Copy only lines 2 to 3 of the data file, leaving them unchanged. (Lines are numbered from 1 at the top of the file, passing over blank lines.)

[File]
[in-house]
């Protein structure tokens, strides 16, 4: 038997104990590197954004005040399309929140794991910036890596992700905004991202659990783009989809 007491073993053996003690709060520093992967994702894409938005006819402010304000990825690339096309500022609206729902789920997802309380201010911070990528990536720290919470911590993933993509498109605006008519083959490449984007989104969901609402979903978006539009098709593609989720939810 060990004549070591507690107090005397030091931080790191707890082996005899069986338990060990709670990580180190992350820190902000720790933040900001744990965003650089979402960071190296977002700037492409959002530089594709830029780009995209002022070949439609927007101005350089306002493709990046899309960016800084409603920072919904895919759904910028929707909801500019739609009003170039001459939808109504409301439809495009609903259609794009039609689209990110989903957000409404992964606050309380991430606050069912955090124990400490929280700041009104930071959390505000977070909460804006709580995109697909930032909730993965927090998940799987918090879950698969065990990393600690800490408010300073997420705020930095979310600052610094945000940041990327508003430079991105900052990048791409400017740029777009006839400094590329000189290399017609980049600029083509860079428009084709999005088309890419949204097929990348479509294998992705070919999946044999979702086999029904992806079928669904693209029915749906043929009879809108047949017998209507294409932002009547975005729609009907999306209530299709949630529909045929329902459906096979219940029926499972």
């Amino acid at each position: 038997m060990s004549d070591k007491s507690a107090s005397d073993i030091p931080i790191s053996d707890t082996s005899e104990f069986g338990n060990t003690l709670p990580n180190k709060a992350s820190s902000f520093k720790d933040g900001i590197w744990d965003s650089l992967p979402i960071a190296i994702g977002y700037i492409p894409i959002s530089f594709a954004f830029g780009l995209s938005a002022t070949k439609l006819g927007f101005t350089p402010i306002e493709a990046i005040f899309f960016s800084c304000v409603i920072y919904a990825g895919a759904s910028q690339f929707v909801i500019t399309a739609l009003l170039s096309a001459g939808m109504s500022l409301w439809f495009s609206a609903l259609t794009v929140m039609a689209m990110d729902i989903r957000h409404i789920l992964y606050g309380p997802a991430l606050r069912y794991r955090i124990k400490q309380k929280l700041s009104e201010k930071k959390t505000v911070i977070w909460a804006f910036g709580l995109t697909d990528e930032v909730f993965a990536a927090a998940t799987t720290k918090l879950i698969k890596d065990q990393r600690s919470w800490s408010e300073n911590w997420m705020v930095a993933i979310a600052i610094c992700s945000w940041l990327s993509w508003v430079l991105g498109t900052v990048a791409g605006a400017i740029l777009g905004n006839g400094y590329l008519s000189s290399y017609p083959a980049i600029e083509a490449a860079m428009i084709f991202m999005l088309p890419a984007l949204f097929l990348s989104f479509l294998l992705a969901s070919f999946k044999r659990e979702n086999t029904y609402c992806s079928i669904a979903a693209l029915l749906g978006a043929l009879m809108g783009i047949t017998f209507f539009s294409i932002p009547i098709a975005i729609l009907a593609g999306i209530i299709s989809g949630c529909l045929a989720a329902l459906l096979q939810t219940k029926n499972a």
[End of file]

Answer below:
């Protein structure tokens, strides 16, 4: 038997104990590197954004005040399309929140794991910036890596992700905004991202659990783009989809 007491073993053996003690709060520093992967994702894409938005006819402010304000990825690339096309500022609206729902789920997802309380201010911070990528990536720290919470911590993933993509498109605006008519083959490449984007989104969901609402979903978006539009098709593609989720939810 060990004549070591507690107090005397030091931080790191707890082996005899069986338990060990709670990580180190992350820190902000720790933040900001744990965003650089979402960071190296977002700037492409959002530089594709830029780009995209002022070949439609927007101005350089306002493709990046899309960016800084409603920072919904895919759904910028929707909801500019739609009003170039001459939808109504409301439809495009609903259609794009039609689209990110989903957000409404992964606050309380991430606050069912955090124990400490929280700041009104930071959390505000977070909460804006709580995109697909930032909730993965927090998940799987918090879950698969065990990393600690800490408010300073997420705020930095979310600052610094945000940041990327508003430079991105900052990048791409400017740029777009006839400094590329000189290399017609980049600029083509860079428009084709999005088309890419949204097929990348479509294998992705070919999946044999979702086999029904992806079928669904693209029915749906043929009879809108047949017998209507294409932002009547975005729609009907999306209530299709949630529909045929329902459906096979219940029926499972």
């Amino acid at each position: 038997m060990s004549d070591k007491s507690a107090s005397d073993i030091p931080i790191s053996d707890t082996s005899e104990f069986g338990n060990t003690l709670p990580n180190k709060a992350s820190s902000f520093k720790d933040g900001i590197w744990d965003s650089l992967p979402i960071a190296i994702g977002y700037i492409p894409i959002s530089f594709a954004f830029g780009l995209s938005a002022t070949k439609l006819g927007f101005t350089p402010i306002e493709a990046i005040f899309f960016s800084c304000v409603i920072y919904a990825g895919a759904s910028q690339f929707v909801i500019t399309a739609l009003l170039s096309a001459g939808m109504s500022l409301w439809f495009s609206a609903l259609t794009v929140m039609a689209m990110d729902i989903r957000h409404i789920l992964y606050g309380p997802a991430l606050r069912y794991r955090i124990k400490q309380k929280l700041s009104e201010k930071k959390t505000v911070i977070w909460a804006f910036g709580l995109t697909d990528e930032v909730f993965a990536a927090a998940t799987t720290k918090l879950i698969k890596d065990q990393r600690s919470w800490s408010e300073n911590w997420m705020v930095a993933i979310a600052i610094c992700s945000w940041l990327s993509w508003v430079l991105g498109t900052v990048a791409g605006a400017i740029l777009g905004n006839g400094y590329l008519s000189s290399y017609p083959a980049i600029e083509a490449a860079m428009i084709f991202m999005l088309p890419a984007l949204f097929l990348s989104f479509l294998l992705a969901s070919f999946k044999r659990e979702n086999t029904y609402c992806s079928i669904a979903a693209l029915l749906g978006a043929l009879m809108g783009i047949t017998f209507f539009s294409i932002p009547i098709a975005i729609l009907a593609g999306i209530i299709s989809g949630c529909l045929a989720a329902l459906l096979q939810t219940k029926n499972a």